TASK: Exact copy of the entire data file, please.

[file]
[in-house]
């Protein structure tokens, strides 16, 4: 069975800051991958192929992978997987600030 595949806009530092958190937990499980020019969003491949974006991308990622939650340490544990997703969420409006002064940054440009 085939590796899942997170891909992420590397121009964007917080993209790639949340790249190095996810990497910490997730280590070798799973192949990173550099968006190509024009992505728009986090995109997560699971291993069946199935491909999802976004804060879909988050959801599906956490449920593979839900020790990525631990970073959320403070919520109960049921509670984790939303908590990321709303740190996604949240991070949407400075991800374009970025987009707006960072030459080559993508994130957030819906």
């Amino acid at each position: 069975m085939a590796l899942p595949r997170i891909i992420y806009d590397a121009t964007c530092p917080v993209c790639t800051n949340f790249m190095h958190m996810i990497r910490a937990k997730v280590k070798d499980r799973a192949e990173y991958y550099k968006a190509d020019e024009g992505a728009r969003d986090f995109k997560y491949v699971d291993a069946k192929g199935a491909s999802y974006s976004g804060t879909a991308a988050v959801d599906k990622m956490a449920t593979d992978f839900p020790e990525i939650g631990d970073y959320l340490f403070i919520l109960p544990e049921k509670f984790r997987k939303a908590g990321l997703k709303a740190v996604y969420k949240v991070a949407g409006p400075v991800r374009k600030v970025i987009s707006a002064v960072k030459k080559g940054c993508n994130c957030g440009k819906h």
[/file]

[in-house]
């Protein structure tokens, strides 16, 4: 069975800051991958192929992978997987600030 595949806009530092958190937990499980020019969003491949974006991308990622939650340490544990997703969420409006002064940054440009 085939590796899942997170891909992420590397121009964007917080993209790639949340790249190095996810990497910490997730280590070798799973192949990173550099968006190509024009992505728009986090995109997560699971291993069946199935491909999802976004804060879909988050959801599906956490449920593979839900020790990525631990970073959320403070919520109960049921509670984790939303908590990321709303740190996604949240991070949407400075991800374009970025987009707006960072030459080559993508994130957030819906």
């Amino acid at each position: 069975m085939a590796l899942p595949r997170i891909i992420y806009d590397a121009t964007c530092p917080v993209c790639t800051n949340f790249m190095h958190m996810i990497r910490a937990k997730v280590k070798d499980r799973a192949e990173y991958y550099k968006a190509d020019e024009g992505a728009r969003d986090f995109k997560y491949v699971d291993a069946k192929g199935a491909s999802y974006s976004g804060t879909a991308a988050v959801d599906k990622m956490a449920t593979d992978f839900p020790e990525i939650g631990d970073y959320l340490f403070i919520l109960p544990e049921k509670f984790r997987k939303a908590g990321l997703k709303a740190v996604y969420k949240v991070a949407g409006p400075v991800r374009k600030v970025i987009s707006a002064v960072k030459k080559g940054c993508n994130c957030g440009k819906h």